Tuesday, October 30, 2012

Time keeps ticking away

"S-curve" an early more primitive piece shown at 2011Texas Furniture Makers Show

Time is ticking away. The year is already winding down. Is it just me? or is time moving faster? It seems as if there is not enough time in the day to get all of the many things that are required to function in this day and age, accomplished. Most of the things originally considered time savers have actually snuck their way into the time waster category.  Cell phones make us slaves to their tones and vibrations.  The internet that connects us to everything and everyone, tempts us with meaningless info, cute cat photos, bizarre happenings, and viral videos. Don't let me get started on social media.....

Lou is often overheard saying he does not have enough time left in this lifetime to complete the many projects he has bouncing around in his brain.  I have seen some of his sketches and I know he is right. Don't get me wrong,  I know he will definitely be leaving behind an artistic trail of mesquite furniture and objet all photographed, cataloged and assigned to their original buyers and locations.  I suspect this feeling is true of most artists and probably one of the very catalysts that drive them to produce that thing that they each do so well - their own individualized "art."

We are currently under a serious time crunch as Lou tries to finish up a new piece for the Texas Furniture Makers Show and a few commissioned pieces that are due to the clients in early November.  This has been an incredibly busy year for us and we feel so very blessed to have such great clients, both old and new.  Last year Lou did not even have time to attempt creating a new piece for the Texas Furniture Makers Show and we ended up putting in an earlier more primitive piece.  Lou Quallenberg's work has become much more sculptural and artistic. This years entry piece will clearly show how much his work has evolved.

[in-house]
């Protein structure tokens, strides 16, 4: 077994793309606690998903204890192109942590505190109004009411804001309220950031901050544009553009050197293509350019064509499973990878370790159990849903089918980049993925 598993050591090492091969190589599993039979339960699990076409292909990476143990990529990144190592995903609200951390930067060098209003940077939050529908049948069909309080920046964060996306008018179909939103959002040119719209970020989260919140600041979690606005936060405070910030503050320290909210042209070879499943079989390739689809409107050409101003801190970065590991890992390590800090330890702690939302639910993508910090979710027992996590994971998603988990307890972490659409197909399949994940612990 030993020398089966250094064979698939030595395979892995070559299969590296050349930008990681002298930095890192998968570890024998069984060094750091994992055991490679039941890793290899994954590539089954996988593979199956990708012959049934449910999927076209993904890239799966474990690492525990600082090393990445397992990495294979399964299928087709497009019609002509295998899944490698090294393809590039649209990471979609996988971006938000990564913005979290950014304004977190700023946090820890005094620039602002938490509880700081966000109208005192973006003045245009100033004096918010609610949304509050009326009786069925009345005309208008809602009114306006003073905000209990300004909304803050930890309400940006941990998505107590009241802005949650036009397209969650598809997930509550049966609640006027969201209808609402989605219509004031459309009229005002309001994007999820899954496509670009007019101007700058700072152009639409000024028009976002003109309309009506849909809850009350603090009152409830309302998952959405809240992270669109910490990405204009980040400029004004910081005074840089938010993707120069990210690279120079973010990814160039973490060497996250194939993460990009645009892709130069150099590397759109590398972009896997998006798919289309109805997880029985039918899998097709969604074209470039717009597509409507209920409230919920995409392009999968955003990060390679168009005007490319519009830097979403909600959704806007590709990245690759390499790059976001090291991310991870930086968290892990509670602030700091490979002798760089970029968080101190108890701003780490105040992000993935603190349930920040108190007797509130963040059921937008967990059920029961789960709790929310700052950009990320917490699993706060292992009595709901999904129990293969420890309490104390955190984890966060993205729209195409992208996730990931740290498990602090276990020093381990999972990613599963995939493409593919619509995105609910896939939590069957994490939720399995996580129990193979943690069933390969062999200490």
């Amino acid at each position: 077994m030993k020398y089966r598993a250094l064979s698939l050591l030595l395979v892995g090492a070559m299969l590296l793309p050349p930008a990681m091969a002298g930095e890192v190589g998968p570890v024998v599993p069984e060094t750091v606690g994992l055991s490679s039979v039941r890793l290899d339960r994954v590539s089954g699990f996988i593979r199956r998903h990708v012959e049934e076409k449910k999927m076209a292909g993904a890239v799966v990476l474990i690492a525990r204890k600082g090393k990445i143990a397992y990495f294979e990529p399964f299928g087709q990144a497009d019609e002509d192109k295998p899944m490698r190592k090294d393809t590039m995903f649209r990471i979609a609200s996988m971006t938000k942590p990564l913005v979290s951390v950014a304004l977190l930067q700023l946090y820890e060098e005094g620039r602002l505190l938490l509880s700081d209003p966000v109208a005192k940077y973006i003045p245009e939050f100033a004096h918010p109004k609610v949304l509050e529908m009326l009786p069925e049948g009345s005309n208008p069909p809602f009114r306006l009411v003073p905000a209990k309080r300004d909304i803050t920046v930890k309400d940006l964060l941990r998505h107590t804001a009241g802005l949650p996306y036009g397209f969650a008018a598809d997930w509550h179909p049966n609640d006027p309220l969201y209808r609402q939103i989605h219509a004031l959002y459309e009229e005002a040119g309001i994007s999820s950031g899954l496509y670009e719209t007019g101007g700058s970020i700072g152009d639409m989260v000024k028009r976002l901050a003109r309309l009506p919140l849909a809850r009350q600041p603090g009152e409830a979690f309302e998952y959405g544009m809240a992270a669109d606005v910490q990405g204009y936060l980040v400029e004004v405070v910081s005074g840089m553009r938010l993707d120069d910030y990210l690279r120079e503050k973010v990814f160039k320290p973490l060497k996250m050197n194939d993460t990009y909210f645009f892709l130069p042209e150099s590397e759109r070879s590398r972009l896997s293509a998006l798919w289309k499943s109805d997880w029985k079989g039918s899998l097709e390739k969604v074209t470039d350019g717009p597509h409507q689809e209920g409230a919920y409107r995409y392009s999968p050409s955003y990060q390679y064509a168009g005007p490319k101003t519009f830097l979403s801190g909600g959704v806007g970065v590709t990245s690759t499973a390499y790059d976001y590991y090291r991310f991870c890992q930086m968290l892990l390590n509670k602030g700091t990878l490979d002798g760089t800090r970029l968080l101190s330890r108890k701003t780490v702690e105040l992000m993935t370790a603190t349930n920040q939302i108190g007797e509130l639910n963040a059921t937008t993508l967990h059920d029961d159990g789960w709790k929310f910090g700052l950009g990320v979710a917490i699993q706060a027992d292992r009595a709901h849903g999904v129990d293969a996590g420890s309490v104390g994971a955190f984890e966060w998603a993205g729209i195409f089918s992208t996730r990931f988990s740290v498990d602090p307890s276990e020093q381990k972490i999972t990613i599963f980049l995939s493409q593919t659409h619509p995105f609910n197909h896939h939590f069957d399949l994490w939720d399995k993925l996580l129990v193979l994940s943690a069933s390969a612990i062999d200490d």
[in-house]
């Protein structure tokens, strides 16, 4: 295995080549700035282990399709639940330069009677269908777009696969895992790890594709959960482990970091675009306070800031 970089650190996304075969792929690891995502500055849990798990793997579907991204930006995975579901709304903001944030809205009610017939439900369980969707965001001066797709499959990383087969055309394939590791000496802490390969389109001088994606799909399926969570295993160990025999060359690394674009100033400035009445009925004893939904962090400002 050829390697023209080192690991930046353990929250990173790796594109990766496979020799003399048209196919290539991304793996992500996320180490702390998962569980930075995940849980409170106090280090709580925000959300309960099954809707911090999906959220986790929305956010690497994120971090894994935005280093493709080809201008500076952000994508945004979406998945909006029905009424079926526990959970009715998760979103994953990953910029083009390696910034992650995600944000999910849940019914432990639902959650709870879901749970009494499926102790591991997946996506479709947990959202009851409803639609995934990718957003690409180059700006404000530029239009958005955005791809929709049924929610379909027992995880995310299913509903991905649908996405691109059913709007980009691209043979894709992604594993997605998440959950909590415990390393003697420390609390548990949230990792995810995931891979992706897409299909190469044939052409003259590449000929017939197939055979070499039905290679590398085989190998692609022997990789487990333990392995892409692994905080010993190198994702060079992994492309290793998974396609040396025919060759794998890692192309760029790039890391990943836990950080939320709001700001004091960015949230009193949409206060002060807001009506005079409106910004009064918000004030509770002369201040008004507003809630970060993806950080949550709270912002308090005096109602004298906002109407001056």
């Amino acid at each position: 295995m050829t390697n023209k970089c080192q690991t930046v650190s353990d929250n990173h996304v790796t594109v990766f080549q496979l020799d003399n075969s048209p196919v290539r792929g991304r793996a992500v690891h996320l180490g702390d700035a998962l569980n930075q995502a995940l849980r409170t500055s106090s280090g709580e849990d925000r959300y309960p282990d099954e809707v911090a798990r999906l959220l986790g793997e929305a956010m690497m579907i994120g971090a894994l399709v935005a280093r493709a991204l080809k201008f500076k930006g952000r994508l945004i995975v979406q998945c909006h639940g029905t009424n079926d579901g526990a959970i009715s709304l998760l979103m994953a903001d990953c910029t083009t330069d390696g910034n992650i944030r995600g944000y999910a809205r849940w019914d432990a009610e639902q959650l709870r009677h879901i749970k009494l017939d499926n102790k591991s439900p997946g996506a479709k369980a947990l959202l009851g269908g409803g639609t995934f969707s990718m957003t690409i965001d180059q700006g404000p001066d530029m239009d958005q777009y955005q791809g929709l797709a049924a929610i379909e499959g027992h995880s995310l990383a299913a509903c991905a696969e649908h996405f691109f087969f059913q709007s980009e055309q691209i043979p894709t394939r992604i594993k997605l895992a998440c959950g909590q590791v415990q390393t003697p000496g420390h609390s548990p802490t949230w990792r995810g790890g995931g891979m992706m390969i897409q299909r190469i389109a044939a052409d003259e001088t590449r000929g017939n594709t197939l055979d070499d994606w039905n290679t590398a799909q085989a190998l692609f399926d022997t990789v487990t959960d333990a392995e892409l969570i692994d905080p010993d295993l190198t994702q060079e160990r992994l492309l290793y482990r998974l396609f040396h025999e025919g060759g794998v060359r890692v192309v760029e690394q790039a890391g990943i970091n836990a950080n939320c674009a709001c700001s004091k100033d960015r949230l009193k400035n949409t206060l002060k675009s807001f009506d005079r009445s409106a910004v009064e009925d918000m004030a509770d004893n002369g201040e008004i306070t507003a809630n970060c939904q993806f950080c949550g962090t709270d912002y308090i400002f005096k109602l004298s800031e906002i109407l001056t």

A Statewide Competition of the Finest Custom Furniture Makers in Texas
November 8 through December 8, 2012

Kerr Arts & Cultural Center
228 Earl Garrett Street
Kerrville, Texas 78028

Reception November 17, 5:30 - 8 pm

Gallery Hours:
Tuesday - Saturday, 10 am - 4 pm
Sunday, 1 - 4 pm

We recently had the opportunity to visit with our friends, Utah Artist Les Powers and his wonderful wife Tauni. They stopped by Llano on their way to a show in Austin to visit, see the shop and pick up some mesquite wood. Les makes such amazing sculptural pieces combining wood and stone that wrap, twist and weave around each other. Each one carefully named and thought out with a story full of meaning. His work can be viewed online at NaturesForms.net.  During our visit Les made the same comment Lou does about not having enough time to produce all the work floating around in his head.  I think Lou feels the way about Les's brain that I feel about his.  "In awe" is a probably a simple way to describe it.

Sharing ideas and info.
Les Powers, Lou Quallenberg & Simba

Les Signing a piece for the show

Tauni makes a beautiful background
Les even stacks his wood artistically